After serving nine terms in the U.S. House of Representatives, Kemp ran for the 1988 GOP presidential nomination. After getting trounced by George H.W. Bush, he was appointed secretary of Housing and Urban Development in the Bush administration. Kemp left government after Bush's loss in the 1992 election, affiliating himself with a number of rightist think tanks and institutions.
Kemp's 1988 campaign platform featured starkly conservative stances on economic issues. It also included planks aimed at legitimizing U.S. support for "freedom fighters," such as the right-wing Nicaraguan Contras, and deploying the "Star Wars" strategic missile defense system. Concerning Star Wars, Kemp once said, "as important as it was to put a man on the moon at the end of the '60s, it is more important now to defend our country and our allies in Europe and Israel."
In 1996, Kemp was selected as Sen. Bob Dole's (R-KS) vice presidential running mate in his failed bid for the White House. Serving as Kemp's campaign speechwriter was Paul Ryan, then a nascent figure in the Republican Party firmament. During the 2012 presidential campaign, when Mitt Romney chose Ryan—by then a member of the U.S. House from Wisconsin—as his VP running mate, many observers noted Ryan's connections to Kemp, who served as an important mentor.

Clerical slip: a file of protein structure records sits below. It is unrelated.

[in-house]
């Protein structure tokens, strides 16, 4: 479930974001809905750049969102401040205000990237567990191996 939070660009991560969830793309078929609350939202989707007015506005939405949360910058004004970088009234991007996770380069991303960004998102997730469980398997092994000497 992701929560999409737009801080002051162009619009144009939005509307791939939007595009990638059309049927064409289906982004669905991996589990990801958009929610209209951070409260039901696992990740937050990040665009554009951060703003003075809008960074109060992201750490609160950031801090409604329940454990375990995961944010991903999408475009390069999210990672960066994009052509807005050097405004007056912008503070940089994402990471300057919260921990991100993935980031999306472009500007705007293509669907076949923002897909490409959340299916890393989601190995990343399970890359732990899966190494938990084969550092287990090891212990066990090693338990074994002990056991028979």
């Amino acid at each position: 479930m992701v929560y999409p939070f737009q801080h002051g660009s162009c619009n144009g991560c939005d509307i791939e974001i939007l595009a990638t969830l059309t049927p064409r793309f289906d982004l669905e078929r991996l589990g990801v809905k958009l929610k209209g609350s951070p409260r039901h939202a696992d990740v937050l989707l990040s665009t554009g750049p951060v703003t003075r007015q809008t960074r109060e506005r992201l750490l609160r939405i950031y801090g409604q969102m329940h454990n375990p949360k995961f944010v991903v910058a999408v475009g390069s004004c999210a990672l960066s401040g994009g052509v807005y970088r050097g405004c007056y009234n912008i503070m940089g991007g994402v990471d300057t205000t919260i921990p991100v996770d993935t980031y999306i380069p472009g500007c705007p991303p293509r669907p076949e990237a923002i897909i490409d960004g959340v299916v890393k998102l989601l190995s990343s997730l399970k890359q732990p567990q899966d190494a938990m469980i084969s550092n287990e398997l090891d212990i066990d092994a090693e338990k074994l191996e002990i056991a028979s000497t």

In 2008, Kemp served as an economic advisor to 2008 Republican presidential nominee Sen. John McCain (R-AZ). Because of Kemp's track record as coauthor of the 1981 Kemp-Roth tax-cut legislation (the "Reagan tax cuts"), observers speculated that if elected, McCain would have pursued tax policies in line with Kemp's views. In a May 2008 column defending McCain's tax platform, Kemp wrote, "McCain's support for the lower marginal tax rates on capital gains and dividends is on the right side of history, as well as the right side of the electorate—no pun intended." (Kemp's 2008 support for McCain contrasts with his opposition to him in 2000, when he told writer Frank Schaeffer, "McCain is a war maker, and I'm a peacemaker, so is George Bush. McCain would be too dangerous as president.")